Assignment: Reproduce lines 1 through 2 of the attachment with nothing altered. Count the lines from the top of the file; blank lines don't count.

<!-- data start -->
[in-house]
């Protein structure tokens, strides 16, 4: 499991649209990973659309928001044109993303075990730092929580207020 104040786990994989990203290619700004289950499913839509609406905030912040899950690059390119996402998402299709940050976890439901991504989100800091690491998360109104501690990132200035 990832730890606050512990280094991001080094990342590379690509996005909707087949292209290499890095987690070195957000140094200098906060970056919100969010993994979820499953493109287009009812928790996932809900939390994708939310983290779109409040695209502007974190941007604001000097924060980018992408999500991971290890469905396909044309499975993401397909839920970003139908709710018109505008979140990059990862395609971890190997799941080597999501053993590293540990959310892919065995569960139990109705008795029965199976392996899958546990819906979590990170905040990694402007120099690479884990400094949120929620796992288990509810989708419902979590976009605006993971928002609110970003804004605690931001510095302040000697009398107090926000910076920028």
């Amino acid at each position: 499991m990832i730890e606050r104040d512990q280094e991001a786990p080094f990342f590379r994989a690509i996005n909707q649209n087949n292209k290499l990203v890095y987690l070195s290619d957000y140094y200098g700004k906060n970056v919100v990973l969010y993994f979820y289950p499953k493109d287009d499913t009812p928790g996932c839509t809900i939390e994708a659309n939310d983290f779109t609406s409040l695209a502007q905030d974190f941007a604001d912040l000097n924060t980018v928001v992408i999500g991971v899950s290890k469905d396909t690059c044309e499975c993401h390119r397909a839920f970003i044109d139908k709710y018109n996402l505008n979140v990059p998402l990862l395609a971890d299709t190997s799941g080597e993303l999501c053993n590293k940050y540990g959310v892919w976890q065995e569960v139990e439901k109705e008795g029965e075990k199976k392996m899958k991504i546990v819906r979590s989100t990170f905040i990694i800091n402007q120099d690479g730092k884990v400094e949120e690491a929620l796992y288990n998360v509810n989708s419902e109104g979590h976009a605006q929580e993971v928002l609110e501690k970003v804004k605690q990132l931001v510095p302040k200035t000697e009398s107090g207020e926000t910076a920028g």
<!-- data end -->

[in-house]
């Protein structure tokens, strides 16, 4: 499991649209990973659309928001044109993303075990730092929580207020 104040786990994989990203290619700004289950499913839509609406905030912040899950690059390119996402998402299709940050976890439901991504989100800091690491998360109104501690990132200035 990832730890606050512990280094991001080094990342590379690509996005909707087949292209290499890095987690070195957000140094200098906060970056919100969010993994979820499953493109287009009812928790996932809900939390994708939310983290779109409040695209502007974190941007604001000097924060980018992408999500991971290890469905396909044309499975993401397909839920970003139908709710018109505008979140990059990862395609971890190997799941080597999501053993590293540990959310892919065995569960139990109705008795029965199976392996899958546990819906979590990170905040990694402007120099690479884990400094949120929620796992288990509810989708419902979590976009605006993971928002609110970003804004605690931001510095302040000697009398107090926000910076920028």